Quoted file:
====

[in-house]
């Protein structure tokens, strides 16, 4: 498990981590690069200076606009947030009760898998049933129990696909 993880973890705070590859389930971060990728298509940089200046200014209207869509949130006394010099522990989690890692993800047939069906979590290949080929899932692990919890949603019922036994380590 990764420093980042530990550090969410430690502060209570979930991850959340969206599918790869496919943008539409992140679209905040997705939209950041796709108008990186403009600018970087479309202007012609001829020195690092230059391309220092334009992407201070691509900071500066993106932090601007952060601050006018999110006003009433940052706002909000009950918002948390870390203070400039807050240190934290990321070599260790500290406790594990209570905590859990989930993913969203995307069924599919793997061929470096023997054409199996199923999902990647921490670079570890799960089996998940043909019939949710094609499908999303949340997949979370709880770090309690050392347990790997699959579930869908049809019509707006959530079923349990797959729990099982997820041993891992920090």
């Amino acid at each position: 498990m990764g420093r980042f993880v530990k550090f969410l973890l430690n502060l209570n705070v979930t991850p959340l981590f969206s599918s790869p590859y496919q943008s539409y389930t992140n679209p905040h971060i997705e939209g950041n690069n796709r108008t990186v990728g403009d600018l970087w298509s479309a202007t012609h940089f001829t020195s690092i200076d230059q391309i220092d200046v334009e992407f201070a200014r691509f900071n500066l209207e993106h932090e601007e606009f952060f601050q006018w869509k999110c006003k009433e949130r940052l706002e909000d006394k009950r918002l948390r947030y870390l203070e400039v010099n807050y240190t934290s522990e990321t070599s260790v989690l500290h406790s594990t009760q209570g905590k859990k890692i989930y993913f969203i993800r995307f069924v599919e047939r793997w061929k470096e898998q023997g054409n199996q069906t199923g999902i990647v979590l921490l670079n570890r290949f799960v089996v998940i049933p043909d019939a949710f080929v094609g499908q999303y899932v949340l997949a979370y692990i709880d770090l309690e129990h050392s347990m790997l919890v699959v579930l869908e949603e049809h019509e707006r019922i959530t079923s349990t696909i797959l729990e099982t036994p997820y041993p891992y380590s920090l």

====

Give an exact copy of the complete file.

[in-house]
């Protein structure tokens, strides 16, 4: 498990981590690069200076606009947030009760898998049933129990696909 993880973890705070590859389930971060990728298509940089200046200014209207869509949130006394010099522990989690890692993800047939069906979590290949080929899932692990919890949603019922036994380590 990764420093980042530990550090969410430690502060209570979930991850959340969206599918790869496919943008539409992140679209905040997705939209950041796709108008990186403009600018970087479309202007012609001829020195690092230059391309220092334009992407201070691509900071500066993106932090601007952060601050006018999110006003009433940052706002909000009950918002948390870390203070400039807050240190934290990321070599260790500290406790594990209570905590859990989930993913969203995307069924599919793997061929470096023997054409199996199923999902990647921490670079570890799960089996998940043909019939949710094609499908999303949340997949979370709880770090309690050392347990790997699959579930869908049809019509707006959530079923349990797959729990099982997820041993891992920090």
């Amino acid at each position: 498990m990764g420093r980042f993880v530990k550090f969410l973890l430690n502060l209570n705070v979930t991850p959340l981590f969206s599918s790869p590859y496919q943008s539409y389930t992140n679209p905040h971060i997705e939209g950041n690069n796709r108008t990186v990728g403009d600018l970087w298509s479309a202007t012609h940089f001829t020195s690092i200076d230059q391309i220092d200046v334009e992407f201070a200014r691509f900071n500066l209207e993106h932090e601007e606009f952060f601050q006018w869509k999110c006003k009433e949130r940052l706002e909000d006394k009950r918002l948390r947030y870390l203070e400039v010099n807050y240190t934290s522990e990321t070599s260790v989690l500290h406790s594990t009760q209570g905590k859990k890692i989930y993913f969203i993800r995307f069924v599919e047939r793997w061929k470096e898998q023997g054409n199996q069906t199923g999902i990647v979590l921490l670079n570890r290949f799960v089996v998940i049933p043909d019939a949710f080929v094609g499908q999303y899932v949340l997949a979370y692990i709880d770090l309690e129990h050392s347990m790997l919890v699959v579930l869908e949603e049809h019509e707006r019922i959530t079923s349990t696909i797959l729990e099982t036994p997820y041993p891992y380590s920090l």